There is no way to prevent rheumatoid arthritis.
The treatment of rheumatoid arthritis has improved dramatically in the past 50 years. A comprehensive approach that combines medications, rest balanced with exercise, lifestyle modifications, and sometimes surgery, can help many people to lead normal lives. The most important goals in treating rheumatoid arthritis are maintaining your ability to move and function, reducing pain, and preventing future joint damage. If these are achieved, quality of life and length of life may be normal. The treatments themselves may cause problems. You and your doctor will have to weigh the risks and benefits of any medication or other treatment that is available for this disease.
Medication Certain medications relieve the symptoms of rheumatoid arthritis (such as pain and swelling), while other medications slow the progress of the disease.
Nonsteroidal anti-inflammatory drugs (NSAIDs), including prescription aspirin, ibuprofen (Motrin and other brand names) and naproxen (Aleve, Naprosyn), can help relieve symptoms. Side effects occur in a minority of patients. These include upset stomach, ulcers, reduced kidney function or allergic reactions.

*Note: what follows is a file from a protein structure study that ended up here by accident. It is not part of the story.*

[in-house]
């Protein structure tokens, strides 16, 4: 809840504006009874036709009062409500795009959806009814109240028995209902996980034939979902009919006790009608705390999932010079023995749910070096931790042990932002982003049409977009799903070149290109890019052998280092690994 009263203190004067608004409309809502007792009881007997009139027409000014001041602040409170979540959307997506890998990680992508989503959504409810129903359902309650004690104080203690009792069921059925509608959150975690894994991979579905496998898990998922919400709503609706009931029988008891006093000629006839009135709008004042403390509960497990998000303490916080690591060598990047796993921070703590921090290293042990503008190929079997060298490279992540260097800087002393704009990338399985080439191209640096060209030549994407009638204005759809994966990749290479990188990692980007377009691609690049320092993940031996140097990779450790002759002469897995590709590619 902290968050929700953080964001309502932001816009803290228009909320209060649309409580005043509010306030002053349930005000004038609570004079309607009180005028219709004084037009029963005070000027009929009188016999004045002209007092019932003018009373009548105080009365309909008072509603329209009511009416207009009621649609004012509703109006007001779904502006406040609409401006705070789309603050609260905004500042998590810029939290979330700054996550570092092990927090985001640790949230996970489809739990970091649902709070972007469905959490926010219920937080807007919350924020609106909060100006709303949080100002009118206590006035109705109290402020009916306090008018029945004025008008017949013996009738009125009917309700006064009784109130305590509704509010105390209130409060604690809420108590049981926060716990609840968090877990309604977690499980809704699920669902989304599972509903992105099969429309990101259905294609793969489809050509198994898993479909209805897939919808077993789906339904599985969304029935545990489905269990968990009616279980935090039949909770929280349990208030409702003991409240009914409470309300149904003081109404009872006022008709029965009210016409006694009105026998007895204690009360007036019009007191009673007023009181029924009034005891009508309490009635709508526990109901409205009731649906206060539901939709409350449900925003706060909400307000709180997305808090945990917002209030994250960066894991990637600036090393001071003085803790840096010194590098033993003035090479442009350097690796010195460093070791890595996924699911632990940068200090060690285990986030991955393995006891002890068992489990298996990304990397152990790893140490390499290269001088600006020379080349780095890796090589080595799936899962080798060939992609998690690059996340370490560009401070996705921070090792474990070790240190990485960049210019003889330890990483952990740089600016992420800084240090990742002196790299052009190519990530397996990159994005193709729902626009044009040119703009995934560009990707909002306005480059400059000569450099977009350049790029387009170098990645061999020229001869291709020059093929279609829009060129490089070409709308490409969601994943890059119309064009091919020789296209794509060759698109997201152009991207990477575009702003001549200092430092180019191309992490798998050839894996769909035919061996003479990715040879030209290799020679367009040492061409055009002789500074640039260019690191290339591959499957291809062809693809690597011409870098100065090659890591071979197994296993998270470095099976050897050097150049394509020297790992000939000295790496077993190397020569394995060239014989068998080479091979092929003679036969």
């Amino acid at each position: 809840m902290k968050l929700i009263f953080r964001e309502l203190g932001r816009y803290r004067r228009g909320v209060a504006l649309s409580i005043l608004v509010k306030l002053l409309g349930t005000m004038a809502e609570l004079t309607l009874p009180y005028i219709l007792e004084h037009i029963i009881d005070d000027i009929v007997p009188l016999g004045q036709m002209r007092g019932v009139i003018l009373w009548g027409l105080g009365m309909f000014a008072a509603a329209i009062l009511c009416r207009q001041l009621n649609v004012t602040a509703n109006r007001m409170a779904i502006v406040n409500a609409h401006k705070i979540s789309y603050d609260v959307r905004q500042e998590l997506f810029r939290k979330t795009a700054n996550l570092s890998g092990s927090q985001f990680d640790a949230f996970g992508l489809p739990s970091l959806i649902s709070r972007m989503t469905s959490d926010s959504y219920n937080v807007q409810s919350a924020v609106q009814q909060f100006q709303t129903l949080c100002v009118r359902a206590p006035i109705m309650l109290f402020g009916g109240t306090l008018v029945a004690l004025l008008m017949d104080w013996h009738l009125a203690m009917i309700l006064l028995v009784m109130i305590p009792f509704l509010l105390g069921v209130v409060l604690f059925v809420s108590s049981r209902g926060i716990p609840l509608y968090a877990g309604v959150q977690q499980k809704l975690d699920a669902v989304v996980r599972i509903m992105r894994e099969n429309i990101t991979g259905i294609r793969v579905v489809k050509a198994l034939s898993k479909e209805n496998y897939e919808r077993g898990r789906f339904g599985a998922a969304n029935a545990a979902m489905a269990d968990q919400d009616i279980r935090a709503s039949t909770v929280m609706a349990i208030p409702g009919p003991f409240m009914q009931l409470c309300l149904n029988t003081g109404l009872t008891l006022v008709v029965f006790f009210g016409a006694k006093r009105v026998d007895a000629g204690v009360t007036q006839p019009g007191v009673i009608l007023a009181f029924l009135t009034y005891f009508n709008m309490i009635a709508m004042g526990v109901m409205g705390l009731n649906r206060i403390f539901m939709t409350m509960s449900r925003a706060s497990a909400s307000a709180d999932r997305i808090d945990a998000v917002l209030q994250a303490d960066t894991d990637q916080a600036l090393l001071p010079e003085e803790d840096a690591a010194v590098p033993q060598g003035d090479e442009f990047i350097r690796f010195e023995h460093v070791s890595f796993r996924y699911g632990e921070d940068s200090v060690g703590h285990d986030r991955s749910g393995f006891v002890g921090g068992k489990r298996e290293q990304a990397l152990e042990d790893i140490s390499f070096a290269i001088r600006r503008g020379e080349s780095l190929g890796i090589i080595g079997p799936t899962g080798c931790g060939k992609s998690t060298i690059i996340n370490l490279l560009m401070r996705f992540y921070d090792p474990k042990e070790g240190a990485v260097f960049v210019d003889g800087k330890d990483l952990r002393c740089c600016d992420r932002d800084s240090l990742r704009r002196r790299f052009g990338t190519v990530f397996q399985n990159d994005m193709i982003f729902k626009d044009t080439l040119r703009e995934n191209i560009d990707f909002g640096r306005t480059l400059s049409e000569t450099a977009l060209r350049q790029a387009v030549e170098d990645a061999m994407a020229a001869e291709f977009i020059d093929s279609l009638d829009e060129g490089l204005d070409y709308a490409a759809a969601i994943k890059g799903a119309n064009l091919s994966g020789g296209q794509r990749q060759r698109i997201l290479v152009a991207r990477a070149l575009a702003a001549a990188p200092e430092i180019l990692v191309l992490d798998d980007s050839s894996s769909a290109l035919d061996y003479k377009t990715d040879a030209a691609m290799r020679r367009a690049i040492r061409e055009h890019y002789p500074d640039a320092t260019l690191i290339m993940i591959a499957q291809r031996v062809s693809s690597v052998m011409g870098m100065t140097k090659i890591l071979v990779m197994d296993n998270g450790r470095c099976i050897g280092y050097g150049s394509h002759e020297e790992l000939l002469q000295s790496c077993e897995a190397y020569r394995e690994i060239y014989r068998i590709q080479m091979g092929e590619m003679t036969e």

Newer NSAIDs, including celecoxib (Celebrex) and valdecoxib (Bextra), may provide the same benefits as older medications but with less risk of ulcers. However, the risk may be less but it is not zero. One study showed that for people at highest risk (those with recent bleeding ulcer), up to 10% of those treated with celecoxib developed a new ulcer. In addition, the risk was similar for these high-risk patients when taking an older agent (diclofenac) combined with a medication to protect the stomach (omeprazole).
The newer drugs cost more and have other possible side effects. Alert:Â Please read this important notice about COX-2 inhibitors including rofecoxib (Vioxx), which has been voluntarily withdrawn from the market.
Other pain relievers, such as acetaminophen (Tylenol) or tramadol (Ultram), may provide additional pain relief when taken with an NSAID.